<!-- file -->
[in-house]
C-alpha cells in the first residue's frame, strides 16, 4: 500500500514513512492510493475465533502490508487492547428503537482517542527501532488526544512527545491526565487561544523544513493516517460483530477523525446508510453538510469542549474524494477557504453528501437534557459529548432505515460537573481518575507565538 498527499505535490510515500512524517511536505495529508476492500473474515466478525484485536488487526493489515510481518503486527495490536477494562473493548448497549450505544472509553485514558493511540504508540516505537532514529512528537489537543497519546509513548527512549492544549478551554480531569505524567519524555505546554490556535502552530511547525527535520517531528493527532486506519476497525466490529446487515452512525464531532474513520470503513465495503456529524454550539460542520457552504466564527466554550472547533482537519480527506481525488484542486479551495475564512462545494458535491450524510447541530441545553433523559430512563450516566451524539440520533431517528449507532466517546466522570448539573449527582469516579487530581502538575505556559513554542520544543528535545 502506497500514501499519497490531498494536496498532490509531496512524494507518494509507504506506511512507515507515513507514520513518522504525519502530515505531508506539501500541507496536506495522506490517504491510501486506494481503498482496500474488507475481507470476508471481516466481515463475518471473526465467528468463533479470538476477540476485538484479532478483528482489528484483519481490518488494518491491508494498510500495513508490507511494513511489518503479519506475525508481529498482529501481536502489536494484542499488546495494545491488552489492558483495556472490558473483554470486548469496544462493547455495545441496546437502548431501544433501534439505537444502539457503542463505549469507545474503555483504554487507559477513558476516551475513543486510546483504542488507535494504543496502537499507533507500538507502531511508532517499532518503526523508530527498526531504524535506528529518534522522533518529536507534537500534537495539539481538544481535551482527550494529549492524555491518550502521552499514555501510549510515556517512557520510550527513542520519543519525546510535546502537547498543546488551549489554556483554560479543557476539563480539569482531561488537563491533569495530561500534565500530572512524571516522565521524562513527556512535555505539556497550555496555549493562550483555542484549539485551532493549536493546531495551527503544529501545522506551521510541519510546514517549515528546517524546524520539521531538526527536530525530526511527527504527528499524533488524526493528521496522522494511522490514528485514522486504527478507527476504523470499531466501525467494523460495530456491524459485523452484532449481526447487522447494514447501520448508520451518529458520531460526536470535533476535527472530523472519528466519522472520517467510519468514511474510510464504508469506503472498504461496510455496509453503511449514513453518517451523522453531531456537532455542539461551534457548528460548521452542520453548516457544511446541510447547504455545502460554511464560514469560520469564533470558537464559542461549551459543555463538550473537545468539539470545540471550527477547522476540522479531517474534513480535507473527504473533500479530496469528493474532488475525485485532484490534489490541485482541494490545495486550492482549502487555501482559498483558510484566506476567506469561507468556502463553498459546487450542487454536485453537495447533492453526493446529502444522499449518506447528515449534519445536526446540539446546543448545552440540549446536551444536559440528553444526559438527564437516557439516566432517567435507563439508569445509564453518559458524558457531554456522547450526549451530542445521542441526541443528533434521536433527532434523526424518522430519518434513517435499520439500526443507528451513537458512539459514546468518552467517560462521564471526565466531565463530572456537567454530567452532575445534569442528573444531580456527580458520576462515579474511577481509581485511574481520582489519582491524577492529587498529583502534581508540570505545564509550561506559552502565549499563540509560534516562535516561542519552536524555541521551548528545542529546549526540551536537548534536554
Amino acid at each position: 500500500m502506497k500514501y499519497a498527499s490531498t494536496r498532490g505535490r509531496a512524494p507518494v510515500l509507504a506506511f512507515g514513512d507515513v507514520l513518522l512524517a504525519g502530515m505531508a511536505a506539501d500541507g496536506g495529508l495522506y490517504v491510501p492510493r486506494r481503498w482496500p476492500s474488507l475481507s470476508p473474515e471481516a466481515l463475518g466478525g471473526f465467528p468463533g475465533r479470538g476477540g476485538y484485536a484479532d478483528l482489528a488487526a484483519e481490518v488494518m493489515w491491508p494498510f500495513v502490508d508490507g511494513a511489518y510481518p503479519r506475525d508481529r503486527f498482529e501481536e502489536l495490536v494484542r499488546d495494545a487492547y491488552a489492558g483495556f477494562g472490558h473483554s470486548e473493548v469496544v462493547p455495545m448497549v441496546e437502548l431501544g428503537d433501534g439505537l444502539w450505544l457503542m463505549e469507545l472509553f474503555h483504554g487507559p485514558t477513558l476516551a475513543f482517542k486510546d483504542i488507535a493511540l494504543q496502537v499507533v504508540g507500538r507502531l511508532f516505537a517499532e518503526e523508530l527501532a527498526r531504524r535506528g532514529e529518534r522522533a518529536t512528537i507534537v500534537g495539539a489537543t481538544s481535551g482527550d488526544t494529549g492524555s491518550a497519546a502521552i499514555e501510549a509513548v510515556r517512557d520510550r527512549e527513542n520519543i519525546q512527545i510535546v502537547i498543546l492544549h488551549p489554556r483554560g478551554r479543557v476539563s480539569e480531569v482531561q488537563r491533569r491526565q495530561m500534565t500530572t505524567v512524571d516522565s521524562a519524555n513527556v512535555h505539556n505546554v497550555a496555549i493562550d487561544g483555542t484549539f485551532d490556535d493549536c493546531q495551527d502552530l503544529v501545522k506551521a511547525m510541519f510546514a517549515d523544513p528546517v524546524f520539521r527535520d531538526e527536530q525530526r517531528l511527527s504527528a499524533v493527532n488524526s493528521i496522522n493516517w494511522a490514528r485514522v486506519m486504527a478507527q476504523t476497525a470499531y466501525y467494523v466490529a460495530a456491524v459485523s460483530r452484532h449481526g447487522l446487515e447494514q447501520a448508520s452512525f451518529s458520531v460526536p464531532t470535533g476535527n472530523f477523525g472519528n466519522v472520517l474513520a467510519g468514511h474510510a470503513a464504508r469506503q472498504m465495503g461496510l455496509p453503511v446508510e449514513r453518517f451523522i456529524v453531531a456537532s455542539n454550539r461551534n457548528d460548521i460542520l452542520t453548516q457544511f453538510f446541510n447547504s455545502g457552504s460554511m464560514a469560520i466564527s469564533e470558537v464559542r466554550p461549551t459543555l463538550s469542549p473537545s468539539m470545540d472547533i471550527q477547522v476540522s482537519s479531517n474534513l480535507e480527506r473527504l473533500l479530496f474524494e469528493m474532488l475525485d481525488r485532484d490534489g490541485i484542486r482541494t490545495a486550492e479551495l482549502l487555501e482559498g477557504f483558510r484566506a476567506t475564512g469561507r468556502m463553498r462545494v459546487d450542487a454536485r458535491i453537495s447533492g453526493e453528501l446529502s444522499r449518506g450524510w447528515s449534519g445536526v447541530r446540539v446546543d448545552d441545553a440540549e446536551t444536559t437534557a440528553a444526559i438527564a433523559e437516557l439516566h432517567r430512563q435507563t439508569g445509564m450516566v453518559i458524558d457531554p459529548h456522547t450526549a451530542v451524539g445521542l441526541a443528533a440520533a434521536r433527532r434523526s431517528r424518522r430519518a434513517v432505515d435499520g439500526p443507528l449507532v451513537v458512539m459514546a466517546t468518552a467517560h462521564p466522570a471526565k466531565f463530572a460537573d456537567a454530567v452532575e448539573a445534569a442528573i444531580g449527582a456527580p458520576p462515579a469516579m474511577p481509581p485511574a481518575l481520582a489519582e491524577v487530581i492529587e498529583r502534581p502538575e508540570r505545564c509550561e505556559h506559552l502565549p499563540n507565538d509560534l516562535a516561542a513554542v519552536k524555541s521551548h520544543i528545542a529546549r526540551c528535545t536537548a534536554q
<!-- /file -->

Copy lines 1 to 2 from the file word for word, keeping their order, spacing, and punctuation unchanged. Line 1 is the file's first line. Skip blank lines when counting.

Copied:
[in-house]
C-alpha cells in the first residue's frame, strides 16, 4: 500500500514513512492510493475465533502490508487492547428503537482517542527501532488526544512527545491526565487561544523544513493516517460483530477523525446508510453538510469542549474524494477557504453528501437534557459529548432505515460537573481518575507565538 498527499505535490510515500512524517511536505495529508476492500473474515466478525484485536488487526493489515510481518503486527495490536477494562473493548448497549450505544472509553485514558493511540504508540516505537532514529512528537489537543497519546509513548527512549492544549478551554480531569505524567519524555505546554490556535502552530511547525527535520517531528493527532486506519476497525466490529446487515452512525464531532474513520470503513465495503456529524454550539460542520457552504466564527466554550472547533482537519480527506481525488484542486479551495475564512462545494458535491450524510447541530441545553433523559430512563450516566451524539440520533431517528449507532466517546466522570448539573449527582469516579487530581502538575505556559513554542520544543528535545 502506497500514501499519497490531498494536496498532490509531496512524494507518494509507504506506511512507515507515513507514520513518522504525519502530515505531508506539501500541507496536506495522506490517504491510501486506494481503498482496500474488507475481507470476508471481516466481515463475518471473526465467528468463533479470538476477540476485538484479532478483528482489528484483519481490518488494518491491508494498510500495513508490507511494513511489518503479519506475525508481529498482529501481536502489536494484542499488546495494545491488552489492558483495556472490558473483554470486548469496544462493547455495545441496546437502548431501544433501534439505537444502539457503542463505549469507545474503555483504554487507559477513558476516551475513543486510546483504542488507535494504543496502537499507533507500538507502531511508532517499532518503526523508530527498526531504524535506528529518534522522533518529536507534537500534537495539539481538544481535551482527550494529549492524555491518550502521552499514555501510549510515556517512557520510550527513542520519543519525546510535546502537547498543546488551549489554556483554560479543557476539563480539569482531561488537563491533569495530561500534565500530572512524571516522565521524562513527556512535555505539556497550555496555549493562550483555542484549539485551532493549536493546531495551527503544529501545522506551521510541519510546514517549515528546517524546524520539521531538526527536530525530526511527527504527528499524533488524526493528521496522522494511522490514528485514522486504527478507527476504523470499531466501525467494523460495530456491524459485523452484532449481526447487522447494514447501520448508520451518529458520531460526536470535533476535527472530523472519528466519522472520517467510519468514511474510510464504508469506503472498504461496510455496509453503511449514513453518517451523522453531531456537532455542539461551534457548528460548521452542520453548516457544511446541510447547504455545502460554511464560514469560520469564533470558537464559542461549551459543555463538550473537545468539539470545540471550527477547522476540522479531517474534513480535507473527504473533500479530496469528493474532488475525485485532484490534489490541485482541494490545495486550492482549502487555501482559498483558510484566506476567506469561507468556502463553498459546487450542487454536485453537495447533492453526493446529502444522499449518506447528515449534519445536526446540539446546543448545552440540549446536551444536559440528553444526559438527564437516557439516566432517567435507563439508569445509564453518559458524558457531554456522547450526549451530542445521542441526541443528533434521536433527532434523526424518522430519518434513517435499520439500526443507528451513537458512539459514546468518552467517560462521564471526565466531565463530572456537567454530567452532575445534569442528573444531580456527580458520576462515579474511577481509581485511574481520582489519582491524577492529587498529583502534581508540570505545564509550561506559552502565549499563540509560534516562535516561542519552536524555541521551548528545542529546549526540551536537548534536554